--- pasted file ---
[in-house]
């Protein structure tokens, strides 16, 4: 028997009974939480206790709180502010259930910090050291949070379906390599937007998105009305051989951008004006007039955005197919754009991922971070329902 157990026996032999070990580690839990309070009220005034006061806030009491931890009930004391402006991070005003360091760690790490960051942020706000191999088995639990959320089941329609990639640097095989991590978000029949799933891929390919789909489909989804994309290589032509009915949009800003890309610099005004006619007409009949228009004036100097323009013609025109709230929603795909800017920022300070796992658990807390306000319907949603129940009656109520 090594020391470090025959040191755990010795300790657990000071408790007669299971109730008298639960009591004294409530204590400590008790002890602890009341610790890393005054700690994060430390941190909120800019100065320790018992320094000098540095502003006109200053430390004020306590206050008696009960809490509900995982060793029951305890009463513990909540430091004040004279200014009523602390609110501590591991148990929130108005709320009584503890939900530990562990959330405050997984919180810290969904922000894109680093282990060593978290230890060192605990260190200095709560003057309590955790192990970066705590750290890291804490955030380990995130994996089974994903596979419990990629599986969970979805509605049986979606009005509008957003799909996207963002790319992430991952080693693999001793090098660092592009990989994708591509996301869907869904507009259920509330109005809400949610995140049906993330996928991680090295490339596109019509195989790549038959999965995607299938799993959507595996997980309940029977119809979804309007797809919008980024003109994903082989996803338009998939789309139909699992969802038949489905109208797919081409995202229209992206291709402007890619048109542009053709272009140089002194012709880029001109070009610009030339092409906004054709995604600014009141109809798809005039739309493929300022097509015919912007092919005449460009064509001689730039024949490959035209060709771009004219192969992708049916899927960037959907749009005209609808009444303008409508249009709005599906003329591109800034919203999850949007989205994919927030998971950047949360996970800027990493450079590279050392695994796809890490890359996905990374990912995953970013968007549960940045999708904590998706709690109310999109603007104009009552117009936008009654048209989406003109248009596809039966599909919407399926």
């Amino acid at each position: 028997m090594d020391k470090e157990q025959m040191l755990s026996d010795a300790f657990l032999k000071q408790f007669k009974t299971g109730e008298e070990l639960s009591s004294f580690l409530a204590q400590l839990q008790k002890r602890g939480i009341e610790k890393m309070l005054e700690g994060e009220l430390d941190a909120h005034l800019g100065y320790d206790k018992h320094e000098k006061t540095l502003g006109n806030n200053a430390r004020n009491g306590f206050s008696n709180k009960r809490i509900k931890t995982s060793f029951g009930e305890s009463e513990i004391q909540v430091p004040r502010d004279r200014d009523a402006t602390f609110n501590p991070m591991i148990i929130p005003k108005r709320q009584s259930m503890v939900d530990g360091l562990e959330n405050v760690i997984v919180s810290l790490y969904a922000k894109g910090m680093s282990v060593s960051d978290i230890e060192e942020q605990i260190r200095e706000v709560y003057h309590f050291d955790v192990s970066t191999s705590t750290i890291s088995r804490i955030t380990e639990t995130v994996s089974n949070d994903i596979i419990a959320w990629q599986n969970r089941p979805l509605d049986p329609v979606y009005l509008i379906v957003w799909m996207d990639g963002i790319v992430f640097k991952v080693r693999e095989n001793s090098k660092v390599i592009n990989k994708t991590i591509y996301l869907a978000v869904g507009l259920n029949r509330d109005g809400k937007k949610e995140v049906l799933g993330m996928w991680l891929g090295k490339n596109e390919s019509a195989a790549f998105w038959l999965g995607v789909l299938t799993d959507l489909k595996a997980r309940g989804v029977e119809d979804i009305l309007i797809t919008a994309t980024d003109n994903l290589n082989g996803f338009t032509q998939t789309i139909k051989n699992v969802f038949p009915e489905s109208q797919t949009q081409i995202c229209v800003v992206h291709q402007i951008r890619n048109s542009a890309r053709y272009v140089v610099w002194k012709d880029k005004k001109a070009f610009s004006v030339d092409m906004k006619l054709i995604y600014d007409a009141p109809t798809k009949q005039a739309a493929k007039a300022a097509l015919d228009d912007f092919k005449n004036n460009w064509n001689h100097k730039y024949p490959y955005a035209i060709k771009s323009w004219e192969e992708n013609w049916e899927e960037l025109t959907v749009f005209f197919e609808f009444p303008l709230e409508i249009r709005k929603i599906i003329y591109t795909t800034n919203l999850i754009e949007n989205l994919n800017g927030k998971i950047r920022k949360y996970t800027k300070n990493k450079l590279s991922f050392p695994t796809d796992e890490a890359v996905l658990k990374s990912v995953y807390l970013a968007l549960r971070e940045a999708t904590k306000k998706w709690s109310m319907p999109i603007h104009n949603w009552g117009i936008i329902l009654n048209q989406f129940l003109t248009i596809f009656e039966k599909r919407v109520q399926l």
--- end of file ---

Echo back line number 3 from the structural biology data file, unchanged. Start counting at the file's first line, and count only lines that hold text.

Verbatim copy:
């Amino acid at each position: 028997m090594d020391k470090e157990q025959m040191l755990s026996d010795a300790f657990l032999k000071q408790f007669k009974t299971g109730e008298e070990l639960s009591s004294f580690l409530a204590q400590l839990q008790k002890r602890g939480i009341e610790k890393m309070l005054e700690g994060e009220l430390d941190a909120h005034l800019g100065y320790d206790k018992h320094e000098k006061t540095l502003g006109n806030n200053a430390r004020n009491g306590f206050s008696n709180k009960r809490i509900k931890t995982s060793f029951g009930e305890s009463e513990i004391q909540v430091p004040r502010d004279r200014d009523a402006t602390f609110n501590p991070m591991i148990i929130p005003k108005r709320q009584s259930m503890v939900d530990g360091l562990e959330n405050v760690i997984v919180s810290l790490y969904a922000k894109g910090m680093s282990v060593s960051d978290i230890e060192e942020q605990i260190r200095e706000v709560y003057h309590f050291d955790v192990s970066t191999s705590t750290i890291s088995r804490i955030t380990e639990t995130v994996s089974n949070d994903i596979i419990a959320w990629q599986n969970r089941p979805l509605d049986p329609v979606y009005l509008i379906v957003w799909m996207d990639g963002i790319v992430f640097k991952v080693r693999e095989n001793s090098k660092v390599i592009n990989k994708t991590i591509y996301l869907a978000v869904g507009l259920n029949r509330d109005g809400k937007k949610e995140v049906l799933g993330m996928w991680l891929g090295k490339n596109e390919s019509a195989a790549f998105w038959l999965g995607v789909l299938t799993d959507l489909k595996a997980r309940g989804v029977e119809d979804i009305l309007i797809t919008a994309t980024d003109n994903l290589n082989g996803f338009t032509q998939t789309i139909k051989n699992v969802f038949p009915e489905s109208q797919t949009q081409i995202c229209v800003v992206h291709q402007i951008r890619n048109s542009a890309r053709y272009v140089v610099w002194k012709d880029k005004k001109a070009f610009s004006v030339d092409m906004k006619l054709i995604y600014d007409a009141p109809t798809k009949q005039a739309a493929k007039a300022a097509l015919d228009d912007f092919k005449n004036n460009w064509n001689h100097k730039y024949p490959y955005a035209i060709k771009s323009w004219e192969e992708n013609w049916e899927e960037l025109t959907v749009f005209f197919e609808f009444p303008l709230e409508i249009r709005k929603i599906i003329y591109t795909t800034n919203l999850i754009e949007n989205l994919n800017g927030k998971i950047r920022k949360y996970t800027k300070n990493k450079l590279s991922f050392p695994t796809d796992e890490a890359v996905l658990k990374s990912v995953y807390l970013a968007l549960r971070e940045a999708t904590k306000k998706w709690s109310m319907p999109i603007h104009n949603w009552g117009i936008i329902l009654n048209q989406f129940l003109t248009i596809f009656e039966k599909r919407v109520q399926l």